Boorde was no doubt in England when his ‘Dvetary’ was published in 1542, though its dedication to the Duke of Norfolk is dated from Montpelier, 5 May, for Barnes says that on Boorde's return, evidently to London, where many patients resorted to him, he ‘had set forth bokes to be prynted in Fleet Strete.’ He probably settled at Winchester, and in 1545 published a ‘Pronosticacion,' as he most likely did in earlier and later years. In 1547 he may have been for a time in London—a ‘Doctor Borde’ was then the last tenant of the house appropriated to the master of the hospital of St. Giles’s-in-the-Fields—to see to the publication of his books, which had been five years in the press: the ‘Breuyary’ (a medical treatise), its companion ‘Astronamye’ (‘I dyd wrett and make this boke in iiii dayes, and wretten with one old pen with out mendyng’), and his ‘Introduction of Knowledge,' besides a second edition of his ‘Dyetary.' Soon after this, ‘within this eight yere,’ says the Bishop of Winchester, Dr. John Poynet, in 1556, Boorde was proved before the justices to have kept three loose women ‘in his chamber at Wigchester,’ ‘and the harlots openly in the stretes and great churche of Winchester [were] punished,' Whether for this, or some other and later offence, Boorde was put into the Fleet prison in London, and there, on 9 April 1549, made his will, leaving two houses in Lynn (which Recorder Conysby had given him), tenements in Pevensey, Sussex (which he got on the death of his brother), and houses and chattels in and about Winchester. He died soon after, probably near sixty years old, and his will was proved on 25 April 1549.
Besides the books above named, Boorde’s ‘Itinerary of England,' or ‘Peregrination of Doctor Boorde,’ was printed by Hearne in 1735 (Ab. Pet. de Hen. III et Ric. II, ii. 764-804); his ‘Itinerary of Europe’ (Introduction, p. 145), and his ‘Boke of Sermons’ (Extrauagantes, fol. vi.) are not known to exist ; two bits of ‘Almanacs’ or ‘Prognostications’ in the British Museum for 1537 and 1540 (?) may or may not be his. The books &c. assigned to him without any evidence are: ‘The Merie Tales of the Mad Men of Gotam,’ ‘Scogins Jests’ (‘an idle thing unjustly fathered upon Dr. Boorde,’ says Anthony à Wood), ‘The Mylner of Abynton,’ and a jocose poem on friars, ‘Nos Vagabunduli.’ He is also absurdly supposed to have been the original Merryandrew. The ‘Promptuarium Physices’ and ‘De iudicijs urinarium,’ which Bale assigns to Boorde, maybe his ‘Breuyary,' and its second part, ‘The Extravagantes.' Besides the first Handbook of Europe, we owe to Boorde the first printed specimen of the Gypsy language, given in his description of Egypt in his 'Introduction.' His anticipation of Shakspere in the close of the passage following is well known: ‘Englishmen be bold. strong, and mighty; the women be ful of bewty, and they be decked gaily. They fare sumptiously; God is serued in their churches deuoutly; but treson and deceyt among them is vsed craftyly, the more pitie; for yf they were true wythin themselfs, thei nede not to fere although al nacions were set against them’ (Introd. ch. i. p. 119). For his treatment of another of Shakspere’s topics, Englishman's fantasticality in dress, Boorde made himself famous by his woodcut of an Englishman standing naked, with a pair of shears in one hand and a piece of cloth over the other arm, above the lines—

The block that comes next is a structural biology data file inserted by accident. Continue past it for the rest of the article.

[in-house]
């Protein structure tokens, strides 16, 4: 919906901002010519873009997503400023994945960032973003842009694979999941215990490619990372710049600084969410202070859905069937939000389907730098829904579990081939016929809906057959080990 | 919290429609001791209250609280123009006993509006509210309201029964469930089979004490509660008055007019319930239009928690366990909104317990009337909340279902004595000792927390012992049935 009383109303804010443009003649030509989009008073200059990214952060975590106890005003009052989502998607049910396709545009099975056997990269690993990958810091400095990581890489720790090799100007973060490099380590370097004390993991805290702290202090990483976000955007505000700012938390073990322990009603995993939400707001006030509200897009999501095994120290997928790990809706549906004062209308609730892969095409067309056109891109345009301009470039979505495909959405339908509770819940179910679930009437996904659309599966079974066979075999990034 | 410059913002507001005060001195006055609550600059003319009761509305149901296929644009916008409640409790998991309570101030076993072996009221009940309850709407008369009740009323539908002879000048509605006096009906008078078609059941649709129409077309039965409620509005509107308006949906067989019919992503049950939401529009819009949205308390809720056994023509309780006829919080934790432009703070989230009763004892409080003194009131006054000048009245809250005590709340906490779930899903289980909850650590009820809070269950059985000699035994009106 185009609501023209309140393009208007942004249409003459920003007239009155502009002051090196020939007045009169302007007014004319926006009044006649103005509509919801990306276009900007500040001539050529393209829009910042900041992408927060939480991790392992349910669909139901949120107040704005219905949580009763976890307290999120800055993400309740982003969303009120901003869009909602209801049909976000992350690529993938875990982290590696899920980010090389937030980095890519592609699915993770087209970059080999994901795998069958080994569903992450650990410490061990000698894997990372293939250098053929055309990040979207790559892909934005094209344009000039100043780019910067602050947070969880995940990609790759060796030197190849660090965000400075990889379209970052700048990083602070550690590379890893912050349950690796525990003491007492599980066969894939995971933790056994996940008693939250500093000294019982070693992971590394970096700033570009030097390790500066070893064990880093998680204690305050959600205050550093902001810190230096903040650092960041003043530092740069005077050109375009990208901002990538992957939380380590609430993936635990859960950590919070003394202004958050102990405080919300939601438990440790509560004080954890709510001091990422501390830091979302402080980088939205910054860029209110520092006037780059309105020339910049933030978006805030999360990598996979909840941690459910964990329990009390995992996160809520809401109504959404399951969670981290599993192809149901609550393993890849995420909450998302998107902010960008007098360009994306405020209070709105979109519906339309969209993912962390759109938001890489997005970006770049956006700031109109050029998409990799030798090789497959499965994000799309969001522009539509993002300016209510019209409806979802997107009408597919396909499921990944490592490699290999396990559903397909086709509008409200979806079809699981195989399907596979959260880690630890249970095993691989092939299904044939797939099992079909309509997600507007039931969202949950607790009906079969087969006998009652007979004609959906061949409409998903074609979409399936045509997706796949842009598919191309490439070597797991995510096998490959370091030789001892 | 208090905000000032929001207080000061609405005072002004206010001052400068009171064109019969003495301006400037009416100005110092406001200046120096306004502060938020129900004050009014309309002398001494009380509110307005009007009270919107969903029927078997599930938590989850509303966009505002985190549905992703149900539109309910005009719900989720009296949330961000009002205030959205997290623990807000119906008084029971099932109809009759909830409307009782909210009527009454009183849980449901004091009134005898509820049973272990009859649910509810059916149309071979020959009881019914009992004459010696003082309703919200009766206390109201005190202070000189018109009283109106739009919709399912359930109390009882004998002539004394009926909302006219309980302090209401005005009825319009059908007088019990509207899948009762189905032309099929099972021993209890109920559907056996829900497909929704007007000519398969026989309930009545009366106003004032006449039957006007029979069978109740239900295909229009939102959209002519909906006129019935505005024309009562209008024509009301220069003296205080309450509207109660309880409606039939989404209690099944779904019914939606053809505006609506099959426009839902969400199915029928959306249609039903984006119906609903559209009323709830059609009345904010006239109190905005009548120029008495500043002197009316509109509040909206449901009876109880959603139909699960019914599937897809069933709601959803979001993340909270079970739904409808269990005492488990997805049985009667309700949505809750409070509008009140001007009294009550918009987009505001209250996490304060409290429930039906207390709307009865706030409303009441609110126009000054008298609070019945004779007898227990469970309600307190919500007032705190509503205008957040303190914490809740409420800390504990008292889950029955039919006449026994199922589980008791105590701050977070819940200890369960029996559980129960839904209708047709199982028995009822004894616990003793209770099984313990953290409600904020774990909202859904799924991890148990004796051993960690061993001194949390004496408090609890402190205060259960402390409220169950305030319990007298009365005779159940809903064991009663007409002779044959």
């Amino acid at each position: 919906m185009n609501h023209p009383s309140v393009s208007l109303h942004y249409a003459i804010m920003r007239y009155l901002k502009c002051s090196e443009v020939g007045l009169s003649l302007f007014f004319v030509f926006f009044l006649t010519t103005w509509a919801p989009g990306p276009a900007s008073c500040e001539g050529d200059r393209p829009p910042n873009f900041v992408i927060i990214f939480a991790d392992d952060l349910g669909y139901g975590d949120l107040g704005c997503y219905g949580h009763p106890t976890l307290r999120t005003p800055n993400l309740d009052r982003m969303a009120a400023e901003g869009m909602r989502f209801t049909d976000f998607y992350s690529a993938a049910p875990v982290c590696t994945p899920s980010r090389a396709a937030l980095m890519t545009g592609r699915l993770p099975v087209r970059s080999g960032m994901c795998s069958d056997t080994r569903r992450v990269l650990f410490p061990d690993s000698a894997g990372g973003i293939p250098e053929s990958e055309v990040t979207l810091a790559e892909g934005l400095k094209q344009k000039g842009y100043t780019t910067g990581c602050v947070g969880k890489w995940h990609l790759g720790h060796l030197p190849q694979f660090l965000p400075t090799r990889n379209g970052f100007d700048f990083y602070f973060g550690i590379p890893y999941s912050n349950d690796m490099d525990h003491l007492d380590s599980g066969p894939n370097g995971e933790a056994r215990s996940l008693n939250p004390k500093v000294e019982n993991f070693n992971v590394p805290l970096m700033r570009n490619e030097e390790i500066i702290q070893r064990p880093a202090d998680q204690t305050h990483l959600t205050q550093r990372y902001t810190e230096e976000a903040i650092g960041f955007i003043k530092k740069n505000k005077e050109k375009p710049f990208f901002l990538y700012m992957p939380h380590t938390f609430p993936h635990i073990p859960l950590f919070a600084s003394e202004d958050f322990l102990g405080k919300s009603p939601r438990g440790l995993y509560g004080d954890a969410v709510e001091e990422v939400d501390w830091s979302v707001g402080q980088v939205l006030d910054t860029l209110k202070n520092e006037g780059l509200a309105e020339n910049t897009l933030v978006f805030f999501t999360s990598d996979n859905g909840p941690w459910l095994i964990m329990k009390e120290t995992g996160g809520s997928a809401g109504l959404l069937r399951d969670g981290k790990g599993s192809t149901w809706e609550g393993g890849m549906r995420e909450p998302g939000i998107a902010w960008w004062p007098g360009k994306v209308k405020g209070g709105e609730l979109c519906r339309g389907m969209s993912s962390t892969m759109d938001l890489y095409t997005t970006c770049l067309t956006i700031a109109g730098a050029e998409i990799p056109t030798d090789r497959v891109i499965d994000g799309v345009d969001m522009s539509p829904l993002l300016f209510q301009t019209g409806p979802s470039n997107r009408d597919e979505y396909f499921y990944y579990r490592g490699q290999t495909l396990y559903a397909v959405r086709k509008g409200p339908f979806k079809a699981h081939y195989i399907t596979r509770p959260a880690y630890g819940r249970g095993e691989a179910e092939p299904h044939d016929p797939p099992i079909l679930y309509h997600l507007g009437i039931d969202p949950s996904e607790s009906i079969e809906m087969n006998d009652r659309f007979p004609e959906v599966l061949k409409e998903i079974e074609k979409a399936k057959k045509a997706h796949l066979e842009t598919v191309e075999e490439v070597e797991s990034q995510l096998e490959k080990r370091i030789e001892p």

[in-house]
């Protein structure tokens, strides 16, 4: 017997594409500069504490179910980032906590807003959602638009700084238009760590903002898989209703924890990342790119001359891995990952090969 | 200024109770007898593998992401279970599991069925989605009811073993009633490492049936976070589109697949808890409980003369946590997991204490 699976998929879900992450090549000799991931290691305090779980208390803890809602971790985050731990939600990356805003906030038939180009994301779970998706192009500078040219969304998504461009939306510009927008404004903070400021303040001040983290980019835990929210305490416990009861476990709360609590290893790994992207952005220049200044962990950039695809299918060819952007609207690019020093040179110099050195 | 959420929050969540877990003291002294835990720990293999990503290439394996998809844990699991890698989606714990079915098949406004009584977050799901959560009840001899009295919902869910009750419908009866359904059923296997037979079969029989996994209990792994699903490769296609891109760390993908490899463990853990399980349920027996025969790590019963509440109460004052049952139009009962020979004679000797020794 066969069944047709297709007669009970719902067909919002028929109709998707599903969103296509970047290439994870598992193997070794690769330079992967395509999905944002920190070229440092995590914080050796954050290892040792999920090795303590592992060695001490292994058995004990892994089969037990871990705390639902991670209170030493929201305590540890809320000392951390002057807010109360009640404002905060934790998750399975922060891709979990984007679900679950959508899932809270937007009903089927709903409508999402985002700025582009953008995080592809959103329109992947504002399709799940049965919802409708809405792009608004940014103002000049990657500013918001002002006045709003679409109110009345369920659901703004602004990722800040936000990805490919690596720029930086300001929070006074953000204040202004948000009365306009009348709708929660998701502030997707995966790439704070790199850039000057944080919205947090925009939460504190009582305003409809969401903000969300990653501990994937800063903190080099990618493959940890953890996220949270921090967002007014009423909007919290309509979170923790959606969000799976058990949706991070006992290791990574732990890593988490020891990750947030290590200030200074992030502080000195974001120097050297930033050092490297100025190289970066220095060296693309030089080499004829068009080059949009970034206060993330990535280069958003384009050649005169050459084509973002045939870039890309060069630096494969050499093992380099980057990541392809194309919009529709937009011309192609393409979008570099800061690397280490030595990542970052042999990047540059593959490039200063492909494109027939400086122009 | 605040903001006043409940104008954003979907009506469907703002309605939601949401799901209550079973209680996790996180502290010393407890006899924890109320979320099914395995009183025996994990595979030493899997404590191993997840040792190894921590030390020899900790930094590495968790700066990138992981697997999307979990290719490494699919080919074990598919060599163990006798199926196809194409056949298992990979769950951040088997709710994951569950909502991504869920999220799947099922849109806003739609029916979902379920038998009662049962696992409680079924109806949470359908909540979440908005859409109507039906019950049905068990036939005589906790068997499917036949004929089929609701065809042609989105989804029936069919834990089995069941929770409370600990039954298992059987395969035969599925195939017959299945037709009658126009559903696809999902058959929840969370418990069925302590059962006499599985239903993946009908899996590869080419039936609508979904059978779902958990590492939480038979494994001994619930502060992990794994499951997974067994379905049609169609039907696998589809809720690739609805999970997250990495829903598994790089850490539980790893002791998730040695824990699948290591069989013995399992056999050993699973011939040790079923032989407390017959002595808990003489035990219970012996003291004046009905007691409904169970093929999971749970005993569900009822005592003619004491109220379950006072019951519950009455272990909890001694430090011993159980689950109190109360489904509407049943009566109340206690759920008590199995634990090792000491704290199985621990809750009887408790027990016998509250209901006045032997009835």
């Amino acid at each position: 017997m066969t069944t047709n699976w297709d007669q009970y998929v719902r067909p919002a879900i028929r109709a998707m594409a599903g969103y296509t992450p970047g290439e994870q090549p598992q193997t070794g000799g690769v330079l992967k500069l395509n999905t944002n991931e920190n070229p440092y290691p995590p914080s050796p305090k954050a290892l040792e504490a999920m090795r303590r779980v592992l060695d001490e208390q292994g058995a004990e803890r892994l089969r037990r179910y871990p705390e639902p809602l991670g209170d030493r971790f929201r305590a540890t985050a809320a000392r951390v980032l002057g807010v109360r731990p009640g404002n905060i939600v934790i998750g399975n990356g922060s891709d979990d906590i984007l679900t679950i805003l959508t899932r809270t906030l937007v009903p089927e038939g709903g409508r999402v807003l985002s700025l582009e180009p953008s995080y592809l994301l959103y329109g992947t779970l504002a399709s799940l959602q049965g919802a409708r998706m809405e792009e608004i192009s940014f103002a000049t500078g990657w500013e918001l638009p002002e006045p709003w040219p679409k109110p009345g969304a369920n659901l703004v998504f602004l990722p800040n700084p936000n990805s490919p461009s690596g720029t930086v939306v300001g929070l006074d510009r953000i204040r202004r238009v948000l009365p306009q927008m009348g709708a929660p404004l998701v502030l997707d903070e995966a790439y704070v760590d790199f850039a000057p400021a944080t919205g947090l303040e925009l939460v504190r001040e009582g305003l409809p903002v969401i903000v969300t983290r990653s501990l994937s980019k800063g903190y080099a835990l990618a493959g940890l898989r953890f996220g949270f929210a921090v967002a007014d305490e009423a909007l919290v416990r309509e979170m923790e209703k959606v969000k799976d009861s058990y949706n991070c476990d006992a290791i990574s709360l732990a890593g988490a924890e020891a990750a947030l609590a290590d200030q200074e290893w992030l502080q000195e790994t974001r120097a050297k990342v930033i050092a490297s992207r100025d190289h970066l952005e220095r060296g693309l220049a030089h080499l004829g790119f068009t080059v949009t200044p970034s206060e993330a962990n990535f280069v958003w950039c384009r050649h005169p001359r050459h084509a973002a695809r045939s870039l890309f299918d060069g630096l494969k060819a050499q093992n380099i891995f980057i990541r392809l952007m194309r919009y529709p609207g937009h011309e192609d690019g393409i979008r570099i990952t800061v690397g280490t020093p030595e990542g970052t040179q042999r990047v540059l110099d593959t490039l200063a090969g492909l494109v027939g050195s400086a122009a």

I am an English man, and naked I stand here,
Musyng in my mynd what rayment I shal were;
For now I wyll were this, and now I wyl were that;
Now I wyl were I cannot tel what.
In spite of Boorde's sad slip at the end of his life, no one can read his racy writings without. admiring and liking the cheery, frank, bright, helpful, and sensible fellow who penned them.
[Dr. F. J. Furnivall's edition of Boorde`s Introduction and Dyetary for the Early English Text Society (extra series), 1870.]